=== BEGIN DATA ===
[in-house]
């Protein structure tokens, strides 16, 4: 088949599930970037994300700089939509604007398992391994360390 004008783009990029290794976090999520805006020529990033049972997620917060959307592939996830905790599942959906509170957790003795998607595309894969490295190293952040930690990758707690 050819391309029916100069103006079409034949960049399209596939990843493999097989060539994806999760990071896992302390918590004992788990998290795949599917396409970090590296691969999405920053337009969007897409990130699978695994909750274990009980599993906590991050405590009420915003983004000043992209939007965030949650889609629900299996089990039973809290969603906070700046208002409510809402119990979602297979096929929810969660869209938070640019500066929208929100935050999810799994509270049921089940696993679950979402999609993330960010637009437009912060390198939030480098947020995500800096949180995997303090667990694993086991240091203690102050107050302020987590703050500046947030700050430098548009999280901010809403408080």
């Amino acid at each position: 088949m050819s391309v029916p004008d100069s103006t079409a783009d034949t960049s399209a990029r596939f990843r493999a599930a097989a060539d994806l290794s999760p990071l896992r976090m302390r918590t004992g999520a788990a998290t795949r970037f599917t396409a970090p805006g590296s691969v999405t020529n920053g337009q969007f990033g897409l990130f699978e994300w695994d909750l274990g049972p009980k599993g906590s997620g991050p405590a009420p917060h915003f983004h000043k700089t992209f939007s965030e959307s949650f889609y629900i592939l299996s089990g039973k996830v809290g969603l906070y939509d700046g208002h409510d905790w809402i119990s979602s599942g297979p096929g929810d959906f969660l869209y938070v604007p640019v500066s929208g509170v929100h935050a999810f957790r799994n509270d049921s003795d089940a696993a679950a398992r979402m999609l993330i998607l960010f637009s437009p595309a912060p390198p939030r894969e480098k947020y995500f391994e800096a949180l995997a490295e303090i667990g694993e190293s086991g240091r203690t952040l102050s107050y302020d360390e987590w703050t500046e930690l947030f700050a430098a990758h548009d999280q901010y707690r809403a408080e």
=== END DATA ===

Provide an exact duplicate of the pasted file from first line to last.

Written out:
[in-house]
């Protein structure tokens, strides 16, 4: 088949599930970037994300700089939509604007398992391994360390 004008783009990029290794976090999520805006020529990033049972997620917060959307592939996830905790599942959906509170957790003795998607595309894969490295190293952040930690990758707690 050819391309029916100069103006079409034949960049399209596939990843493999097989060539994806999760990071896992302390918590004992788990998290795949599917396409970090590296691969999405920053337009969007897409990130699978695994909750274990009980599993906590991050405590009420915003983004000043992209939007965030949650889609629900299996089990039973809290969603906070700046208002409510809402119990979602297979096929929810969660869209938070640019500066929208929100935050999810799994509270049921089940696993679950979402999609993330960010637009437009912060390198939030480098947020995500800096949180995997303090667990694993086991240091203690102050107050302020987590703050500046947030700050430098548009999280901010809403408080």
């Amino acid at each position: 088949m050819s391309v029916p004008d100069s103006t079409a783009d034949t960049s399209a990029r596939f990843r493999a599930a097989a060539d994806l290794s999760p990071l896992r976090m302390r918590t004992g999520a788990a998290t795949r970037f599917t396409a970090p805006g590296s691969v999405t020529n920053g337009q969007f990033g897409l990130f699978e994300w695994d909750l274990g049972p009980k599993g906590s997620g991050p405590a009420p917060h915003f983004h000043k700089t992209f939007s965030e959307s949650f889609y629900i592939l299996s089990g039973k996830v809290g969603l906070y939509d700046g208002h409510d905790w809402i119990s979602s599942g297979p096929g929810d959906f969660l869209y938070v604007p640019v500066s929208g509170v929100h935050a999810f957790r799994n509270d049921s003795d089940a696993a679950a398992r979402m999609l993330i998607l960010f637009s437009p595309a912060p390198p939030r894969e480098k947020y995500f391994e800096a949180l995997a490295e303090i667990g694993e190293s086991g240091r203690t952040l102050s107050y302020d360390e987590w703050t500046e930690l947030f700050a430098a990758h548009d999280q901010y707690r809403a408080e």